Firm Unveils Its Rust-Resistant Rail

MONDAY, JUNE 13, 2016

Working to eliminate the risk of corrosion on train tracks worldwide, a U.K. steel manufacturer has launched what it calls a “revolutionary” rust-resistant rail line.

Designed to withstand the most corrosive of environments, British Steel’s new Zinoco—which stands for “Zinc for no corrosion”—is reported to surpass the protection offered by current rail coating technologies.

British Steel, a new company formed in 2016 when Greybull Capital bought the Long Products Europe business of Tata Steel, announced its new product Wednesday (June 8).

“We have become increasingly aware that many customers have to replace rail prematurely due to rapid corrosion in isolated segments of their network,” noted Richard Bell, British Steel’s Rail Sector Head.

“We have developed Zinoco to dramatically delay the onset of corrosion of rail in the broadest range of railway conditions.”

Described as a premium coated rail, Zinoco is specifically targeted for harsh environments where corrosion is expected to be the main cause of future rail replacement: coastal lines, wet tunnels, level crossings, mineral lines and salt pans.

Designed for Durability

Bell explained that the Zinoco rail line was developed in direct response to Network Rail’s need for more durable corrosion protection.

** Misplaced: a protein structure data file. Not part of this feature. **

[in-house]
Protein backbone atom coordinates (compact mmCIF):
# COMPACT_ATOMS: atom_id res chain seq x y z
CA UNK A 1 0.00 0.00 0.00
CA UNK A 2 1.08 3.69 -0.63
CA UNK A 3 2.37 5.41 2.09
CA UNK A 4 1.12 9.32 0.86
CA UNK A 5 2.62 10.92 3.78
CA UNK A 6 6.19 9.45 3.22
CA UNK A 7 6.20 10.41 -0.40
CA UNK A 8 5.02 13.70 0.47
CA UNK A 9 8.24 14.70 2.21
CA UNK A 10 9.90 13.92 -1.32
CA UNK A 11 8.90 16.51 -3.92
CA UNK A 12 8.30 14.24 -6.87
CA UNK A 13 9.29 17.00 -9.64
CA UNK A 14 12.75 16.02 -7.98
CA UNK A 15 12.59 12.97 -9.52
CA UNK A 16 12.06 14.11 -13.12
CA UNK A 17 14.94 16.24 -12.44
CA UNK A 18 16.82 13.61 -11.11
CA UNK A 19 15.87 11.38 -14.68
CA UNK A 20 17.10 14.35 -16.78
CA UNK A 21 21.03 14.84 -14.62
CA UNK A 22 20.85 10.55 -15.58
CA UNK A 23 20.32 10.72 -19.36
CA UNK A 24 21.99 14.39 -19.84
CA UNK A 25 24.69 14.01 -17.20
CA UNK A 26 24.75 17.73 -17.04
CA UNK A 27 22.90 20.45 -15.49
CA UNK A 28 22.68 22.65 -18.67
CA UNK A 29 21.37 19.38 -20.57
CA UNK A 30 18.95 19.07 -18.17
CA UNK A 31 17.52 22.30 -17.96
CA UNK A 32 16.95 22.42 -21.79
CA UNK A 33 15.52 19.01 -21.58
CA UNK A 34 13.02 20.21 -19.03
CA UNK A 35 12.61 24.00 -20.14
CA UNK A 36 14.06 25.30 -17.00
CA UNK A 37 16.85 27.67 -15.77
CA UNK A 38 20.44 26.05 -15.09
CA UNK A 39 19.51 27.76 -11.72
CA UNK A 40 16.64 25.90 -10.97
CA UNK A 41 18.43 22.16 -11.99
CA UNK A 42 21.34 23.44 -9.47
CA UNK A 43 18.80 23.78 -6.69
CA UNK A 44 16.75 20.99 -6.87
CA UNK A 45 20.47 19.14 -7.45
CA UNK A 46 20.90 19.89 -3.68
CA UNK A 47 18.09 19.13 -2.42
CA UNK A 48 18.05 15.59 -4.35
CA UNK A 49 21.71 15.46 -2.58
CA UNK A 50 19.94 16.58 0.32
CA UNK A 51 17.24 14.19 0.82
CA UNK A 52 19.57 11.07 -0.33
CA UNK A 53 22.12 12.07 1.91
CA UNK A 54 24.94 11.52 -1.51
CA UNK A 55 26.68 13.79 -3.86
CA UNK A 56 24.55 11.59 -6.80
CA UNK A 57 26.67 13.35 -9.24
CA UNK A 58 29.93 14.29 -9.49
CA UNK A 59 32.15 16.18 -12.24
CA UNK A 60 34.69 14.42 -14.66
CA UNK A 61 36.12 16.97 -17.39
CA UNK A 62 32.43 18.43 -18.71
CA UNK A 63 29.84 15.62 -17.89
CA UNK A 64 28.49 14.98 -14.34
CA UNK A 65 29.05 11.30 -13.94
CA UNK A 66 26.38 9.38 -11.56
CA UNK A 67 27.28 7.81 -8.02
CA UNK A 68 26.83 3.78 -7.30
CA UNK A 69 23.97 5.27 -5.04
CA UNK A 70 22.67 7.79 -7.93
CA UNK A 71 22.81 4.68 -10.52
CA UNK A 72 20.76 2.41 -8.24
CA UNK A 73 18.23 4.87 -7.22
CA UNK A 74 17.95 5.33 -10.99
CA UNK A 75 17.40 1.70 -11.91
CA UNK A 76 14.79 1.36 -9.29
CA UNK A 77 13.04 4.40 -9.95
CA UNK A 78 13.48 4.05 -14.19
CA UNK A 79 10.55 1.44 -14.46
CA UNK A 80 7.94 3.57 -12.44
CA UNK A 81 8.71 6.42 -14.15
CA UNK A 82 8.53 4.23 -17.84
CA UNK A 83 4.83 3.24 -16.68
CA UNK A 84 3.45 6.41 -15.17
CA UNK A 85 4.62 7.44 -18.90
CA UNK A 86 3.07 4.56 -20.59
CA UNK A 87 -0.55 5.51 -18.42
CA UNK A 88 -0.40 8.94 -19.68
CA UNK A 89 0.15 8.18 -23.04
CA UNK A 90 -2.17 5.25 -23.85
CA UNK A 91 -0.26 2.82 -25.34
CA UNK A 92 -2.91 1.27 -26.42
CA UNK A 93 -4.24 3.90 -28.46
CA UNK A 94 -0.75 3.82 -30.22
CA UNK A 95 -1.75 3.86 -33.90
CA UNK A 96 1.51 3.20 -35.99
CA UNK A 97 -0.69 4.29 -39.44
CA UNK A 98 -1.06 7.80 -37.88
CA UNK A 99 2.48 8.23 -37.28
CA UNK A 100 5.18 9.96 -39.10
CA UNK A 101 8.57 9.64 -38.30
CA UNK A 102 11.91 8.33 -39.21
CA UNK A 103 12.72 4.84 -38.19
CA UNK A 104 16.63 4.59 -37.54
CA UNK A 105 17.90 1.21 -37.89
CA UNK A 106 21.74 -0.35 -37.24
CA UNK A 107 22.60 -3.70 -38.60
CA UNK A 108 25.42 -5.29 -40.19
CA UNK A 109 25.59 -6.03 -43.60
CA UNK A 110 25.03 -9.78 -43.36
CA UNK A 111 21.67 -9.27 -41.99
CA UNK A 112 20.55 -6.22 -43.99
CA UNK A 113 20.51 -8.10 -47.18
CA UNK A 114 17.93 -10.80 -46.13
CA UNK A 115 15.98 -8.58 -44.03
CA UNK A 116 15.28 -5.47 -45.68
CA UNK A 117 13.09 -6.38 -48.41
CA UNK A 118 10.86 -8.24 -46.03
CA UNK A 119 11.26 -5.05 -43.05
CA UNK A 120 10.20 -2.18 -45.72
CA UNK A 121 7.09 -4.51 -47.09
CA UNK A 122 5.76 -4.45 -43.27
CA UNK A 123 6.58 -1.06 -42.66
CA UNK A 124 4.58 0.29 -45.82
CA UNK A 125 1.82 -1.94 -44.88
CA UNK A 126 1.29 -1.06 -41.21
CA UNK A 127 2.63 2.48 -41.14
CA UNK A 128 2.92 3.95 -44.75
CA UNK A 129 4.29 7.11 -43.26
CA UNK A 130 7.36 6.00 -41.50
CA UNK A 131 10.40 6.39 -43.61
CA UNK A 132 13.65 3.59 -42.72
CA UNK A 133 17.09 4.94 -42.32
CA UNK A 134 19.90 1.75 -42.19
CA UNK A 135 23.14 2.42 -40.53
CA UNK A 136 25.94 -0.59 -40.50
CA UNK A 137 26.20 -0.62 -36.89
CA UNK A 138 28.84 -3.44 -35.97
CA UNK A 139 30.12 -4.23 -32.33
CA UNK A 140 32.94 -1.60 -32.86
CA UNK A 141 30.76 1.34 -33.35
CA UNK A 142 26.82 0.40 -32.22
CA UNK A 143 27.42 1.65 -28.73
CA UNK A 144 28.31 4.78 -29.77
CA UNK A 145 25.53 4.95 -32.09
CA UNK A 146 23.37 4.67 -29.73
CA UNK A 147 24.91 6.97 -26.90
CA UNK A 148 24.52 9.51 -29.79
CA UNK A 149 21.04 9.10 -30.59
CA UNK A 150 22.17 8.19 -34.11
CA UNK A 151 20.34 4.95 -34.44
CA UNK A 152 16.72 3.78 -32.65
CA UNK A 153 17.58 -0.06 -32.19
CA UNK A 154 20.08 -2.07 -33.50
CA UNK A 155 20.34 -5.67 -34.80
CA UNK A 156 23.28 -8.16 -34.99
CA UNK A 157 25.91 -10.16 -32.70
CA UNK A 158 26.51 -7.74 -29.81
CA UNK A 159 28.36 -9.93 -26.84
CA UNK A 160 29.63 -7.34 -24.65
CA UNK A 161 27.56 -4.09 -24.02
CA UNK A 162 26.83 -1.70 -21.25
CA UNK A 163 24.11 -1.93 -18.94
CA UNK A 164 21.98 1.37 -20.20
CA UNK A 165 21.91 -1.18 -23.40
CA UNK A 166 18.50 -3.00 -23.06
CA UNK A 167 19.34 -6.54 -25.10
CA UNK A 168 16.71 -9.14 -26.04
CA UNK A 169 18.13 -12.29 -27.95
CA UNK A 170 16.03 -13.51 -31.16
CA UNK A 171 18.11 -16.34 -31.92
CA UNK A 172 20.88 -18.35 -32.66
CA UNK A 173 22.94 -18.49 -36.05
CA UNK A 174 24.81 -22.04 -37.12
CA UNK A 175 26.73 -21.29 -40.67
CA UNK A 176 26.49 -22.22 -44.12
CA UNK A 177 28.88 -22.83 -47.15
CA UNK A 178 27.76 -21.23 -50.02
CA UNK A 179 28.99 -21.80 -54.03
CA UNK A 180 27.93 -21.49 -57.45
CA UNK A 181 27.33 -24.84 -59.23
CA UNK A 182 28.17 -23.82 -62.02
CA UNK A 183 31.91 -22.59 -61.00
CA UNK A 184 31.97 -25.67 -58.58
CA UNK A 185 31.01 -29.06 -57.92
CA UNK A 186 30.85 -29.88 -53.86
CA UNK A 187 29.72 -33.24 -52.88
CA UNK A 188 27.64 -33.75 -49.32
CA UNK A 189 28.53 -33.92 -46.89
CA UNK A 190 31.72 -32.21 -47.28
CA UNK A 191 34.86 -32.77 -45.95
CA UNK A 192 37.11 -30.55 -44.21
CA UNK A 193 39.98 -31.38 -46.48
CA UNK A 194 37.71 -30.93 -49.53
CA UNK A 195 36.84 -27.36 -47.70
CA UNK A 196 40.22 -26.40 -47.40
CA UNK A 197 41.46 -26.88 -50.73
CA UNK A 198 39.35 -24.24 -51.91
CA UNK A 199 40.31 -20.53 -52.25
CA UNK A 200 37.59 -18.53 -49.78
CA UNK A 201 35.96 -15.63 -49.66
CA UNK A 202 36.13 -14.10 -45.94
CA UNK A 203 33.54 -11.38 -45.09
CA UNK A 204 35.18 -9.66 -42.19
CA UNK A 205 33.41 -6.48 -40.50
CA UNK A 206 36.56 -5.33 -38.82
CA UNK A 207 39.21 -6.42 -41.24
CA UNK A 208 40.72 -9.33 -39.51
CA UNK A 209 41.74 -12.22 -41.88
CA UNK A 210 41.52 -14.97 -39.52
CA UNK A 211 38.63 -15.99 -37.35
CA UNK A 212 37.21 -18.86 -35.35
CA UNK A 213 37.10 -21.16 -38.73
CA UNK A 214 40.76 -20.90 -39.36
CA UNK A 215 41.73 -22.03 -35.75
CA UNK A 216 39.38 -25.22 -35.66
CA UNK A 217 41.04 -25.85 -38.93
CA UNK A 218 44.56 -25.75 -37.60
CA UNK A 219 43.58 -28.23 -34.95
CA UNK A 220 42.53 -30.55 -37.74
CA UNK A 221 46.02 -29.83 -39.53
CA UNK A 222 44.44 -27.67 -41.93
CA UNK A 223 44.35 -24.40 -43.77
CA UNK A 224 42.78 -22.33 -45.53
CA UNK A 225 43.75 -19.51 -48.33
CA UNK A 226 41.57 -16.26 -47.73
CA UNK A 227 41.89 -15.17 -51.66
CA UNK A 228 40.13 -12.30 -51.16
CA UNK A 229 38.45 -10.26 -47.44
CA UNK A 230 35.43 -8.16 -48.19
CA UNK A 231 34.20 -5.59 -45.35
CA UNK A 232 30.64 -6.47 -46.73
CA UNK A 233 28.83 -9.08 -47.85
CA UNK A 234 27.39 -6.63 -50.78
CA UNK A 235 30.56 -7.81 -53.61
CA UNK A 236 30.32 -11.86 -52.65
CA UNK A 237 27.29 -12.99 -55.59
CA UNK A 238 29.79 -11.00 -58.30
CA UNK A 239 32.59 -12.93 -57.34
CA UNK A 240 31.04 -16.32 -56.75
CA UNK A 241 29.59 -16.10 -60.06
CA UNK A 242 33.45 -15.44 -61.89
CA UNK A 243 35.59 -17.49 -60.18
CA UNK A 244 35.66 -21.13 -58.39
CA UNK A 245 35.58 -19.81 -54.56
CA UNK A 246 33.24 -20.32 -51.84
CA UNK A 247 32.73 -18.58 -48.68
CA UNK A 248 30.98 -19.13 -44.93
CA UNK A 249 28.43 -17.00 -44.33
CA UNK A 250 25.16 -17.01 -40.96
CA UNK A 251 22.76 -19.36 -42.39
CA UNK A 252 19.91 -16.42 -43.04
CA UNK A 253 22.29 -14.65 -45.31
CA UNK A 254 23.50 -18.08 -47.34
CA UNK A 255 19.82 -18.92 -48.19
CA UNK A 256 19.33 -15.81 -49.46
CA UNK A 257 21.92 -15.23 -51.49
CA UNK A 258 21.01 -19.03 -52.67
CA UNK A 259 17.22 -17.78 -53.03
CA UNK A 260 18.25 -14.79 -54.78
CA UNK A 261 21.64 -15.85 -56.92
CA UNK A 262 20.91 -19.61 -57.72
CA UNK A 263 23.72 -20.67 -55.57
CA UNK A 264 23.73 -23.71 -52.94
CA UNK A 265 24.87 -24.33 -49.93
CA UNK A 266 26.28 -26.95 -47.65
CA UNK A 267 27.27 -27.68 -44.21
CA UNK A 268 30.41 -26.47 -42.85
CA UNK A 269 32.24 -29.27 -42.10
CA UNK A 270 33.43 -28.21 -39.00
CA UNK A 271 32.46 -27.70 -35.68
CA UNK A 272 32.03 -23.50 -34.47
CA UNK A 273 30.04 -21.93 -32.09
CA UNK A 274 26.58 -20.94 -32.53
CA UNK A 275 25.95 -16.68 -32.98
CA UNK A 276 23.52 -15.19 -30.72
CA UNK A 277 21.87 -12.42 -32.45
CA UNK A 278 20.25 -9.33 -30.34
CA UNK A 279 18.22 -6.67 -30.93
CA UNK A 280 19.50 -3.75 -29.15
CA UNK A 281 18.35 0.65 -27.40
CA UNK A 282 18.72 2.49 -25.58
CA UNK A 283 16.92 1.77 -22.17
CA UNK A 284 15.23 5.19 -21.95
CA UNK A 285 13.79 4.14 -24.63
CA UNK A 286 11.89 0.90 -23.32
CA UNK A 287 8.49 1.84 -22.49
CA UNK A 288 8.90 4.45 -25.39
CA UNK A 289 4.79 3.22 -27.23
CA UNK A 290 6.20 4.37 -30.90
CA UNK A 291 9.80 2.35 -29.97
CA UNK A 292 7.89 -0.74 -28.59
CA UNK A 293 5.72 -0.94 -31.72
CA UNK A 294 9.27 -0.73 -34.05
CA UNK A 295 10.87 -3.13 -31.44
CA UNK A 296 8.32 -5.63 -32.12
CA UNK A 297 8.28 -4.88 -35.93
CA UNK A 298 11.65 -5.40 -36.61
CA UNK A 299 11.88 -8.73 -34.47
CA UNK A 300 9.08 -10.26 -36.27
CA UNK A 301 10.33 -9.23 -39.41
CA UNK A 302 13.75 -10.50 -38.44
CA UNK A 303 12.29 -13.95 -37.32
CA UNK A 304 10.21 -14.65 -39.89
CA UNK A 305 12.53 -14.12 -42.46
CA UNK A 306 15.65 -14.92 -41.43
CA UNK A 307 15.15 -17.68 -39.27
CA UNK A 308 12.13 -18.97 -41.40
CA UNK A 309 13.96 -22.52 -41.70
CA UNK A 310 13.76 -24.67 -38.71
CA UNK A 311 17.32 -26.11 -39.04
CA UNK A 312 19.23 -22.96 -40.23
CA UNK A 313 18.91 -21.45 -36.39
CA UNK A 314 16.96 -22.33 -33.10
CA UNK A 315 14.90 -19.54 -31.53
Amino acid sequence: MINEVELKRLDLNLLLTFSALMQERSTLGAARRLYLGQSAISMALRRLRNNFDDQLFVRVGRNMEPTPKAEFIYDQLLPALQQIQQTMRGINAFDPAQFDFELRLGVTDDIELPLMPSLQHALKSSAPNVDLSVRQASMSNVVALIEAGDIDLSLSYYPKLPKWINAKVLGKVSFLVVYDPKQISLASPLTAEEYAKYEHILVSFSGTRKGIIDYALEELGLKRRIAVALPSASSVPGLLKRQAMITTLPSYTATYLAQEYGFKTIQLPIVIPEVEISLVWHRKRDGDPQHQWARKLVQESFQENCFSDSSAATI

Network Rail, the agency responsible for the U.K.’s railway lines, requested a coating that would withstand the demands of real-life installation and use, he said.

Specifically, the rail authority sought a product that would offer impact resistance against minor mechanical damage and also offer sacrificial protection to extend service life. It also emphasized the need for protection against stray current corrosion.

How It Works

Sacrificial protection is an electro-chemical reaction that occurs when the anode sacrifices itself in favor of the cathode. The resulting flow of electrons prevents a corrosive chemical reaction. 

On the Zinoco coated rail, the company explained, the zinc rich (anode) coating corrodes in preference to the steel (cathode), therefore preventing the steel from corroding.

The zinc oxide creates a strong barrier to further corrosion; according to British Steel, this guarantees protection, even when the zinc layer is slightly damaged.

Extensive testing at its Scunthorpe headquarters showed that the new rail line can be expected to outlast traditional uncoated rail by around five times in a variety of aggressive environments, according to the company.

Business Matters

The new Zinoco plant built at British Steel’s Scunthorpe Rail and Section Mill is an automated facility, which is said to enable rails to be coated more efficiently than the previous coated rail product.

It has reportedly already secured contracts in the U.K., Ireland and France.


Tagged categories: Asia Pacific; Cathodic protection; Coating Materials; Coatings Technology; Corrosion protection; Corrosion resistance; EMEA (Europe, Middle East and Africa); Latin America; North America; Rail; Steel; Zinc; Zinc anodes

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